Story by Sandra Williams-Herve
TORONTO, ONTARIO — “Where’s Market Street?” I ask in a slightly panicked state. I’ve been walking for what feels like miles in four-inch black patent leather heels in search of a Spanish-fusion restaurant called Barsa. I ask many people in earnest. One person after the other gives me a befuddled stare, woeful shoulder shrug … until I bump into one knowledgeable stranger.
A woman dressed in a camel-coloured pantsuit making her way home from a long day at the office is very acquainted with the St. Lawrence Market area. She tells me I’m on the right path, just a couple more blocks straight ahead and I’m there. My weary foot arches thank her.
Toronto’s St. Lawrence Market Revitalization Project
There’s a small landing strip of new food boutiques, a café and a handful of eateries and chances are you won’t even noticed this place — even if you live in the area. If you have managed to accidentally walk down this street, you probably didn’t pay much attention to it because you were en route to what, at the time, was a trendier destination.
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Market Street, situated just south of Front Street and west of Lower Jarvis Street, has survived the wave of urban renewal that swept over North American cities like Toronto throughout the 1960s. During that time, 20,000 buildings were destroyed to make way for modern structures. It’s hard now to believe that Toronto’s beloved 200-year-old St. Lawrence Market was on the chopping block.
Fortunately, locals banded together and fought to keep St. Lawrence Market alive and undid the damage caused by 70 years of neglect. It was worth the effort. In 2012, National Geographic named St. Lawrence as one of the Top 10 Food Markets in the World, beating out big names such as New York City’s Union Square Greenmarket, St. Lucia’s Castries Market and Ver-o-Peso, Belém in Brazil. Flash forward to 2014, a collection of Toronto business owners are jazzing up historic Market Street — no cutthroat competitors are in sight.
Evolving Toronto’s Historic Neighbourhood
“Market Street has a great mix of the present, past and future,” says Ian Paech who opened the quick-service restaurant Evolution Food Co. last year. Paech, a triathelete and former portfolio manager, got hooked on the taste of cold-pressed juices and turned his kitchen into a mad scientist experimentation lab to come up with tasty and healthy food combinations. Here, spicy broccoli shares the stage with edamame and a protein of your choice.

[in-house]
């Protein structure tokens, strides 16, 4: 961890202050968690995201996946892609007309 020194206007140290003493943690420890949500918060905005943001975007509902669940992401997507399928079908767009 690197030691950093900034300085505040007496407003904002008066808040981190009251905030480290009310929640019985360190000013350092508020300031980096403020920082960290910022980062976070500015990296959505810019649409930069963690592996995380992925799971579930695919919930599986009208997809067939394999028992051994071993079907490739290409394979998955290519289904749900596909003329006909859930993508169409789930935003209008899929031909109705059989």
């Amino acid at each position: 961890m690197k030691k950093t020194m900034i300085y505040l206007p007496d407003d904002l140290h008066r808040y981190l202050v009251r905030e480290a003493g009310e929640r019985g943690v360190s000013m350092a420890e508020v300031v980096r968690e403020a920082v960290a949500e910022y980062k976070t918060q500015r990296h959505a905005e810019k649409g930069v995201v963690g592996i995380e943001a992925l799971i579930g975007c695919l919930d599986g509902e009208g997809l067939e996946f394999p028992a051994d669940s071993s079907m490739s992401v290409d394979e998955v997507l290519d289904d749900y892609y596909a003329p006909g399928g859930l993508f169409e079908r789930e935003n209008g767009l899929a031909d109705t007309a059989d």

The inspiration behind Bindia is just as sweet as the mango lassi in my glass. Owner Michael Kapil tells me that in India, a married woman isn’t complete without her bindi. For Kapil he isn’t complete without his six-year-old daughter, Bindia. A motif of his wife’s sari adorns the walls of Bindia, which is the only sit-down Indian restaurant south of Front Street between Bathurst and Parliament, a stretch of about 10 kilometres (6.2 miles). The dishes come in beautiful hues of orange, red, yellow and green. The taste: rich and flavourful.
Nearby is Market Street Catch, a spin-off of the St. Lawrence Market favourite Buster’s Sea Cove. The fish sourced here is fresh and comes from all over the world via the market, of course. Inside this nautical-themed resto I enjoy delicious calamari (with fries: $11.50, with salad: $12.50). Owner Tom Antonarakis even has a food truck, which stays indoors for most of the year.
Opportunities to People Watch
If you need a premium coffee fix and want to throw people watching in the mix, Balzac’s is conveniently placed in the middle of the street. And to help patrons feed their sweet tooth there is also an assortment of sinfully good desserts.
Located at the bottom on Market Street is Patizza. When I step inside I’m in awe of the wine rack, er, I mean wine tower that spirals up towards the second floor. If you’re a wine lover you have two choices: house wine and house wine. That’s really not a choice but the Napa-based Canadian owner wanted to open a restaurant where he could showcase wines from his Californian vineyard. Fortunately, the wine is good and so is the pasta, which is all freshly made in-house.